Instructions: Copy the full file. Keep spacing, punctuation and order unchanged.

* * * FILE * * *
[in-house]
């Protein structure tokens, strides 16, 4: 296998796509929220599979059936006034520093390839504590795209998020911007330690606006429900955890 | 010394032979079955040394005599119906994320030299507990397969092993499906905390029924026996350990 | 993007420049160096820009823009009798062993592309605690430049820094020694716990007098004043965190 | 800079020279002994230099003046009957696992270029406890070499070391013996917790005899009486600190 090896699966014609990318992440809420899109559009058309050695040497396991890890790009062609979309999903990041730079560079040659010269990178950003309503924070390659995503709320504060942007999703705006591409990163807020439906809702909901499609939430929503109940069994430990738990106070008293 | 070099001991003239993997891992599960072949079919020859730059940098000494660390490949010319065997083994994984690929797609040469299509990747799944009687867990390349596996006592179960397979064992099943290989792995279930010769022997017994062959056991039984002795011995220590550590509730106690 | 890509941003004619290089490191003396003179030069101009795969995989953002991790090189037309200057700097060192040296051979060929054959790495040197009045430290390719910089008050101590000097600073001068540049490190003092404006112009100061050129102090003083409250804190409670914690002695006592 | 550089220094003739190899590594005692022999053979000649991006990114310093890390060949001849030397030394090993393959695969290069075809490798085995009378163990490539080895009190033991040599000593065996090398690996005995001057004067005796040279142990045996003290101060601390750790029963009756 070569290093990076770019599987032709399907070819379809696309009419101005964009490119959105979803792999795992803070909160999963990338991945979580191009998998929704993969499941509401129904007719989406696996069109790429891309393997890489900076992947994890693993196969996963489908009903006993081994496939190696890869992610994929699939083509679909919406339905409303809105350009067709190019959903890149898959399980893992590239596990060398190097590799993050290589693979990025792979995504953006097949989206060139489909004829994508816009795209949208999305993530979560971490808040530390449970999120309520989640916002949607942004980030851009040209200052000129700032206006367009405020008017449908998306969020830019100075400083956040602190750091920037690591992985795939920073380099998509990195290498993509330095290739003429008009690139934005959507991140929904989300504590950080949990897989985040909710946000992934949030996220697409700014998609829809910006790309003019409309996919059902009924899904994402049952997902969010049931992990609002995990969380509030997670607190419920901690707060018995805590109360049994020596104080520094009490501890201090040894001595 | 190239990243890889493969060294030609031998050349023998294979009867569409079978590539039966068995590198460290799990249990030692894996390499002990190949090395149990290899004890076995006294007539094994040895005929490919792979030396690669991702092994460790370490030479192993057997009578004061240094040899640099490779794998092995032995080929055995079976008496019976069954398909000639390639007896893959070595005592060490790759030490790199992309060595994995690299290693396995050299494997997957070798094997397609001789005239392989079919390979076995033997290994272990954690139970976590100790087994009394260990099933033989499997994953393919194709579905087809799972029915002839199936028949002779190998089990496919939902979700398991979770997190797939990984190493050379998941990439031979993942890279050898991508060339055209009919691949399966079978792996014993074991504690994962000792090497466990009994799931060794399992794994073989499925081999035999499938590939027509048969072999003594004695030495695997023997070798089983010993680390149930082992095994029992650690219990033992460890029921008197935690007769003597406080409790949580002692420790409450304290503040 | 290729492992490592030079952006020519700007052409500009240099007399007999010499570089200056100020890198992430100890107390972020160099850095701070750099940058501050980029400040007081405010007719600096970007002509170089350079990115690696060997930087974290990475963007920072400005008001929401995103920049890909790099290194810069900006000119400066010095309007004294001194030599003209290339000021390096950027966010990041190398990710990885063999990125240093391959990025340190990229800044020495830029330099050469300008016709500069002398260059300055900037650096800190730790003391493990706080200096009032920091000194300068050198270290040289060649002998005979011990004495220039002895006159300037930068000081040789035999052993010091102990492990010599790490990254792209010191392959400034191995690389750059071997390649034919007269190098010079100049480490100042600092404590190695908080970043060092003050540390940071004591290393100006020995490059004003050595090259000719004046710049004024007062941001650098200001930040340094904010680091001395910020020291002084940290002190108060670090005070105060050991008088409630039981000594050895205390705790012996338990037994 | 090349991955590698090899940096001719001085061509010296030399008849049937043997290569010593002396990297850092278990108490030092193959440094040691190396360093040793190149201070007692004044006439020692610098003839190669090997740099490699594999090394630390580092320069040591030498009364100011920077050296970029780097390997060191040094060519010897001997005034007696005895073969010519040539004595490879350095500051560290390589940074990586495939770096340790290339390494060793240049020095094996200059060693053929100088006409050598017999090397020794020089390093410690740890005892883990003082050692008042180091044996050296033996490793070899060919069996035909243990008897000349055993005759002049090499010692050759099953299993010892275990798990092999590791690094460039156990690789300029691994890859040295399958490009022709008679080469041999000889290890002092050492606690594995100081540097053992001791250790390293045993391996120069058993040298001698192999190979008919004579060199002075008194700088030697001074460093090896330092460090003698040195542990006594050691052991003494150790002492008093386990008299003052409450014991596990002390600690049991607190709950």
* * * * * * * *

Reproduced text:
[in-house]
């Protein structure tokens, strides 16, 4: 296998796509929220599979059936006034520093390839504590795209998020911007330690606006429900955890 | 010394032979079955040394005599119906994320030299507990397969092993499906905390029924026996350990 | 993007420049160096820009823009009798062993592309605690430049820094020694716990007098004043965190 | 800079020279002994230099003046009957696992270029406890070499070391013996917790005899009486600190 090896699966014609990318992440809420899109559009058309050695040497396991890890790009062609979309999903990041730079560079040659010269990178950003309503924070390659995503709320504060942007999703705006591409990163807020439906809702909901499609939430929503109940069994430990738990106070008293 | 070099001991003239993997891992599960072949079919020859730059940098000494660390490949010319065997083994994984690929797609040469299509990747799944009687867990390349596996006592179960397979064992099943290989792995279930010769022997017994062959056991039984002795011995220590550590509730106690 | 890509941003004619290089490191003396003179030069101009795969995989953002991790090189037309200057700097060192040296051979060929054959790495040197009045430290390719910089008050101590000097600073001068540049490190003092404006112009100061050129102090003083409250804190409670914690002695006592 | 550089220094003739190899590594005692022999053979000649991006990114310093890390060949001849030397030394090993393959695969290069075809490798085995009378163990490539080895009190033991040599000593065996090398690996005995001057004067005796040279142990045996003290101060601390750790029963009756 070569290093990076770019599987032709399907070819379809696309009419101005964009490119959105979803792999795992803070909160999963990338991945979580191009998998929704993969499941509401129904007719989406696996069109790429891309393997890489900076992947994890693993196969996963489908009903006993081994496939190696890869992610994929699939083509679909919406339905409303809105350009067709190019959903890149898959399980893992590239596990060398190097590799993050290589693979990025792979995504953006097949989206060139489909004829994508816009795209949208999305993530979560971490808040530390449970999120309520989640916002949607942004980030851009040209200052000129700032206006367009405020008017449908998306969020830019100075400083956040602190750091920037690591992985795939920073380099998509990195290498993509330095290739003429008009690139934005959507991140929904989300504590950080949990897989985040909710946000992934949030996220697409700014998609829809910006790309003019409309996919059902009924899904994402049952997902969010049931992990609002995990969380509030997670607190419920901690707060018995805590109360049994020596104080520094009490501890201090040894001595 | 190239990243890889493969060294030609031998050349023998294979009867569409079978590539039966068995590198460290799990249990030692894996390499002990190949090395149990290899004890076995006294007539094994040895005929490919792979030396690669991702092994460790370490030479192993057997009578004061240094040899640099490779794998092995032995080929055995079976008496019976069954398909000639390639007896893959070595005592060490790759030490790199992309060595994995690299290693396995050299494997997957070798094997397609001789005239392989079919390979076995033997290994272990954690139970976590100790087994009394260990099933033989499997994953393919194709579905087809799972029915002839199936028949002779190998089990496919939902979700398991979770997190797939990984190493050379998941990439031979993942890279050898991508060339055209009919691949399966079978792996014993074991504690994962000792090497466990009994799931060794399992794994073989499925081999035999499938590939027509048969072999003594004695030495695997023997070798089983010993680390149930082992095994029992650690219990033992460890029921008197935690007769003597406080409790949580002692420790409450304290503040 | 290729492992490592030079952006020519700007052409500009240099007399007999010499570089200056100020890198992430100890107390972020160099850095701070750099940058501050980029400040007081405010007719600096970007002509170089350079990115690696060997930087974290990475963007920072400005008001929401995103920049890909790099290194810069900006000119400066010095309007004294001194030599003209290339000021390096950027966010990041190398990710990885063999990125240093391959990025340190990229800044020495830029330099050469300008016709500069002398260059300055900037650096800190730790003391493990706080200096009032920091000194300068050198270290040289060649002998005979011990004495220039002895006159300037930068000081040789035999052993010091102990492990010599790490990254792209010191392959400034191995690389750059071997390649034919007269190098010079100049480490100042600092404590190695908080970043060092003050540390940071004591290393100006020995490059004003050595090259000719004046710049004024007062941001650098200001930040340094904010680091001395910020020291002084940290002190108060670090005070105060050991008088409630039981000594050895205390705790012996338990037994 | 090349991955590698090899940096001719001085061509010296030399008849049937043997290569010593002396990297850092278990108490030092193959440094040691190396360093040793190149201070007692004044006439020692610098003839190669090997740099490699594999090394630390580092320069040591030498009364100011920077050296970029780097390997060191040094060519010897001997005034007696005895073969010519040539004595490879350095500051560290390589940074990586495939770096340790290339390494060793240049020095094996200059060693053929100088006409050598017999090397020794020089390093410690740890005892883990003082050692008042180091044996050296033996490793070899060919069996035909243990008897000349055993005759002049090499010692050759099953299993010892275990798990092999590791690094460039156990690789300029691994890859040295399958490009022709008679080469041999000889290890002092050492606690594995100081540097053992001791250790390293045993391996120069058993040298001698192999190979008919004579060199002075008194700088030697001074460093090896330092460090003698040195542990006594050691052991003494150790002492008093386990008299003052409450014991596990002390600690049991607190709950």